2. Sliding scale of gross profit depending on firm size (i.e., 5% of gross profit if between $0 and $20,000; 2% if between $20,000 and $1,000,000; 1% if between $1,000,000 and $100,000,000; 1/2% if over $100,000,000).

3. 1/2% of total assets.

4. 1% of total equity.

5. 1/2% of total revenues.

These and other measures of materiality are discussed in D. A. Leslie, Materiality and its Application to Auditing, (Canadian Institute of Chartered Accountants, 1985). These measures are used for convenience and not because they have any authoritative support. In practice, an even wider array of measures are being used today.

Tables 1 and 2 present the absolute and relative size obtained for planning materiality for each company, on average, over the period from 1977 to 1986. To address the relative magnitude of the measures, the last three rows of Table 1 provide comparisons of largest to smallest, largest to second largest, and second smallest to smallest. This was done to identify cases where one measure might have differed extremely from the others. For example, the ratio of the largest to the smallest measures ranged from 3.1 for Concord to 13.3 for Golden West.

In order to address whether our results were specific only to the three companies selected, we computed the same measures for all companies in the same industries as these firms. Our analysis showed that the ratios of largest to smallest measures for these three firms were somewhat conservative when compared to industry averages (i.e., 5.3 for all textile manufacturers, 8.9 for all retail grocers, and 18.8 for all savings and loans). These findings illustrate that substantial differences in quantitative materiality measures are obtained, depending on the definition chosen. Extending the analysis, these differences could translate into sizable differences in audit scopes (and audit costs) as a function of the measure utilized. To the extent that a CPA firm uses rules of thumb such as these, one might speculate that the selection of a given materiality measure could also affect a CPA firm's competitive position for obtaining and retaining audit clients.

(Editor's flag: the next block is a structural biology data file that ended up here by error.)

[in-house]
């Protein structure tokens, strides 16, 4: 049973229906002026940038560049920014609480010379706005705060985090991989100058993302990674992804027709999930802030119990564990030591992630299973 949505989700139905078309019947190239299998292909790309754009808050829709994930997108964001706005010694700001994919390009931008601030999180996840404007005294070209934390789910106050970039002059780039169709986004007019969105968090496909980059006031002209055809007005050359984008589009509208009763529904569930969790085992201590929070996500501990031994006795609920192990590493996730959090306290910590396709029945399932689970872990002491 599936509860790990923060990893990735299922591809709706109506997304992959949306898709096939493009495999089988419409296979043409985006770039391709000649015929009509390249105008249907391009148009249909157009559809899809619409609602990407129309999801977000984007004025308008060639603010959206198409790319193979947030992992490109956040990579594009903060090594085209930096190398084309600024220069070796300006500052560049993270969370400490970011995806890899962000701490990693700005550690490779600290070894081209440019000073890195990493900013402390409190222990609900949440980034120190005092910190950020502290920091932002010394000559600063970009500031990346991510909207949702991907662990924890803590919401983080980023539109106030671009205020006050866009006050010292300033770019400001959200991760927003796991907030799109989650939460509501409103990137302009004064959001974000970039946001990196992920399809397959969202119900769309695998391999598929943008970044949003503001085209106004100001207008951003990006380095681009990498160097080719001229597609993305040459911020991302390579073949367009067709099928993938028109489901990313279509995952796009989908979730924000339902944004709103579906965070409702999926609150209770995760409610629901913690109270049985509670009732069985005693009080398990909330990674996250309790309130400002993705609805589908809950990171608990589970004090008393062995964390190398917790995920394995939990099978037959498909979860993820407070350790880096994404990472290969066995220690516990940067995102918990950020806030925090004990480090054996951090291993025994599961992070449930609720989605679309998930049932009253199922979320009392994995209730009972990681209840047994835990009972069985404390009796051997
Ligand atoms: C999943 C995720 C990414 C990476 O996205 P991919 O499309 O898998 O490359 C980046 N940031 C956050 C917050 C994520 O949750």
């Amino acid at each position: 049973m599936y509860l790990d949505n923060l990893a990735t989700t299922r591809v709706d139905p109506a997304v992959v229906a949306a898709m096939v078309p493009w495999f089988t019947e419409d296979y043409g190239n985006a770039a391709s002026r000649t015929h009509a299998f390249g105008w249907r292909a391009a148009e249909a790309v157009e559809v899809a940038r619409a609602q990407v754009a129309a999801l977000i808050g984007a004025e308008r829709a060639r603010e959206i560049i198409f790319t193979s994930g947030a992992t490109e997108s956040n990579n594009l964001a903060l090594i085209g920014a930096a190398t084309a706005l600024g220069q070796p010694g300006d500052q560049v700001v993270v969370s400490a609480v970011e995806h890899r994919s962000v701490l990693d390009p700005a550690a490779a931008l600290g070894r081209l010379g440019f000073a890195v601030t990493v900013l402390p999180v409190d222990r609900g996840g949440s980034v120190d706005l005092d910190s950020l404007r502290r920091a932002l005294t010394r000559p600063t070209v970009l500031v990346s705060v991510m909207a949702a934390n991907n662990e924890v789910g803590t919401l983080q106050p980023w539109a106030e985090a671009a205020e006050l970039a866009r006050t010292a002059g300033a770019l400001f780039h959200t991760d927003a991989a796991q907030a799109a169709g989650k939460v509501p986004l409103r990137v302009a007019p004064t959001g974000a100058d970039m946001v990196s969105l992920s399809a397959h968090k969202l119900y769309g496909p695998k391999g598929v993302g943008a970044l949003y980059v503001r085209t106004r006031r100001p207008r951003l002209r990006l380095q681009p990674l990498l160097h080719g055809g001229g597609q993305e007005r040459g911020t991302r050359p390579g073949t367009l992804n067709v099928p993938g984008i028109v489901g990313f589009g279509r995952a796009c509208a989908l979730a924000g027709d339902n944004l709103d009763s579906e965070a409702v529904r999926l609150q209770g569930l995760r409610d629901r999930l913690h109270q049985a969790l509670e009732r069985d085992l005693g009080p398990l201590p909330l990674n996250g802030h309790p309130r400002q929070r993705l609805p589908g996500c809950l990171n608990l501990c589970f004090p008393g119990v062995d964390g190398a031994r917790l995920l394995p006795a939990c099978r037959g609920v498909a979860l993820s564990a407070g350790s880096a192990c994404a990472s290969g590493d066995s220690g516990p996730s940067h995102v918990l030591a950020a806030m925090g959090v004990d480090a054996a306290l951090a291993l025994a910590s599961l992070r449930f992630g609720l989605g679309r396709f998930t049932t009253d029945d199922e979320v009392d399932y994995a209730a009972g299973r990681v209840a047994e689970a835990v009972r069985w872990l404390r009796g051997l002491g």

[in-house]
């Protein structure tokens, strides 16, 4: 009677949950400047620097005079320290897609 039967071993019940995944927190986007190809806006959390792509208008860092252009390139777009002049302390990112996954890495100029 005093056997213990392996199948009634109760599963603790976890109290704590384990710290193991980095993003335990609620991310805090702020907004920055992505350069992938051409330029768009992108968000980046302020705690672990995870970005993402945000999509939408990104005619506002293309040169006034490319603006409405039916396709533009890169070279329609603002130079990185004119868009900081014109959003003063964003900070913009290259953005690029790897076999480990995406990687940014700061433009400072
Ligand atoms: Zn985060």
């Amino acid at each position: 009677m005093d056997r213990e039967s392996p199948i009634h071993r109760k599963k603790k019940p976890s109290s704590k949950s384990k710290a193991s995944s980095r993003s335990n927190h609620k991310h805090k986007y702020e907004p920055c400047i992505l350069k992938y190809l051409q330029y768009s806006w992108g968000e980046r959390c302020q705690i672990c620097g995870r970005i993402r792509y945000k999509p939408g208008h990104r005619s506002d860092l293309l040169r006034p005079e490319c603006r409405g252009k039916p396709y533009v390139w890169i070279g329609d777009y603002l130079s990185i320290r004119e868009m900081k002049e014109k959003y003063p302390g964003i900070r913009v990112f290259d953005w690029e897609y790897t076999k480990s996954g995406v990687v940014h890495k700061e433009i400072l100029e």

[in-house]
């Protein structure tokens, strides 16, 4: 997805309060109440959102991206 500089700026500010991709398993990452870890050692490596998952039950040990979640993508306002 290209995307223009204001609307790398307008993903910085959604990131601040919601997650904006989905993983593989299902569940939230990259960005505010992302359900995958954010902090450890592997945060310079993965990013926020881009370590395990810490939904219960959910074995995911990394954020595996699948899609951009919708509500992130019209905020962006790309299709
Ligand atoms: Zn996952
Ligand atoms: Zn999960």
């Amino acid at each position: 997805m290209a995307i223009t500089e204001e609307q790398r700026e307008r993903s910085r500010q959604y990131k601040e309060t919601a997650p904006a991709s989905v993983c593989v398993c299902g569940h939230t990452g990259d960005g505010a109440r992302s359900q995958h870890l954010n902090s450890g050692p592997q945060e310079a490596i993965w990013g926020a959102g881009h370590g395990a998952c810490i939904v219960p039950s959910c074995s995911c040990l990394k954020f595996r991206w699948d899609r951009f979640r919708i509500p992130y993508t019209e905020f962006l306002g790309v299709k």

By examining the value in the last two rows, it is evident that the largest measure for all three companies tends to swamp even the second largest measure. Conversely, the smallest measures tend to be fairly close in magnitudes.

Table 2 summarizes rankings of the five materiality measures. The numbers of years where the given measure was largest and smallest are shown parenthetically. As seen in the table, the revenue-based measure was largest for the manufacturer and the retailer for all ten years. Likewise, the asset-based measure was largest for the financial institution. The smallest measure results varied between measures much more, with the income-based measure tending to be among the smallest for all three companies.

The results of this "small sample" study provide empirical evidence that, among five commonly employed "rules of thumb" definitions for materiality, sizable differences can occur depending upon the industry of the client and the definition chosen. For example, for the financial company examined, the largest of the materiality measures was, on average, over 13 times bigger than the smallest measures over the period 1977 to 1986. Such large differences in materiality definitions would presumably lead to corresponding large differences in audit scope decisions, depending on which definition is chosen to quantify "planning materiality." The differences may also carry over into the pricing of audit services by different auditors for the same client, and thus affect the competitive market for audits. While more evidence is needed, it appears that additional authoritative guidance would be helpful. As evidence, given the lack of quantitative guidelines from the FASB, at least one Big 8 firm has developed its own materiality guidelines to ensure intra-firm decision consistency. Perhaps it is time for the profession as a whole to follow suit. Tabular Data 1 & 2 Omitted